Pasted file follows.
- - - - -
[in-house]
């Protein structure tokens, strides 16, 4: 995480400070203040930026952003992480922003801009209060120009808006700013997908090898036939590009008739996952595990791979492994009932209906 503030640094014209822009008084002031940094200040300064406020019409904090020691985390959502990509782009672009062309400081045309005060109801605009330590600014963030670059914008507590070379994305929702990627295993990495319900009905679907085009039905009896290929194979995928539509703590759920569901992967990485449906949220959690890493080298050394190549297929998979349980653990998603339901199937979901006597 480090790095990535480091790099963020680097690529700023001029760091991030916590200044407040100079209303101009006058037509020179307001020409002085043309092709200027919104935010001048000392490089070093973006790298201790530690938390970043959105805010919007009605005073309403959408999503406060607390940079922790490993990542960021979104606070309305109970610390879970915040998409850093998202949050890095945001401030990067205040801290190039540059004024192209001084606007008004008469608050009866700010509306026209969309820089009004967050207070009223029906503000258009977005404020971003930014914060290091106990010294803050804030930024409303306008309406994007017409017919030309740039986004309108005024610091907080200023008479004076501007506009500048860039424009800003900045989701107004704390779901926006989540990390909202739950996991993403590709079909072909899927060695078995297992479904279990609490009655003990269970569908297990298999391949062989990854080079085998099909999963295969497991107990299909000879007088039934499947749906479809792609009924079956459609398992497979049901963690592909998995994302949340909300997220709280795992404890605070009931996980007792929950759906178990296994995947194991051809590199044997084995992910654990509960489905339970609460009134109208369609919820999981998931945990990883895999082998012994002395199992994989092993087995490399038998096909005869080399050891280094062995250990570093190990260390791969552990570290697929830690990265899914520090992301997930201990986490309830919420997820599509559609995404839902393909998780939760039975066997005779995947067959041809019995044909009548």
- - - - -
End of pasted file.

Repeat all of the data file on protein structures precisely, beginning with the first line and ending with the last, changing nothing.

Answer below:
[in-house]
């Protein structure tokens, strides 16, 4: 995480400070203040930026952003992480922003801009209060120009808006700013997908090898036939590009008739996952595990791979492994009932209906 503030640094014209822009008084002031940094200040300064406020019409904090020691985390959502990509782009672009062309400081045309005060109801605009330590600014963030670059914008507590070379994305929702990627295993990495319900009905679907085009039905009896290929194979995928539509703590759920569901992967990485449906949220959690890493080298050394190549297929998979349980653990998603339901199937979901006597 480090790095990535480091790099963020680097690529700023001029760091991030916590200044407040100079209303101009006058037509020179307001020409002085043309092709200027919104935010001048000392490089070093973006790298201790530690938390970043959105805010919007009605005073309403959408999503406060607390940079922790490993990542960021979104606070309305109970610390879970915040998409850093998202949050890095945001401030990067205040801290190039540059004024192209001084606007008004008469608050009866700010509306026209969309820089009004967050207070009223029906503000258009977005404020971003930014914060290091106990010294803050804030930024409303306008309406994007017409017919030309740039986004309108005024610091907080200023008479004076501007506009500048860039424009800003900045989701107004704390779901926006989540990390909202739950996991993403590709079909072909899927060695078995297992479904279990609490009655003990269970569908297990298999391949062989990854080079085998099909999963295969497991107990299909000879007088039934499947749906479809792609009924079956459609398992497979049901963690592909998995994302949340909300997220709280795992404890605070009931996980007792929950759906178990296994995947194991051809590199044997084995992910654990509960489905339970609460009134109208369609919820999981998931945990990883895999082998012994002395199992994989092993087995490399038998096909005869080399050891280094062995250990570093190990260390791969552990570290697929830690990265899914520090992301997930201990986490309830919420997820599509559609995404839902393909998780939760039975066997005779995947067959041809019995044909009548």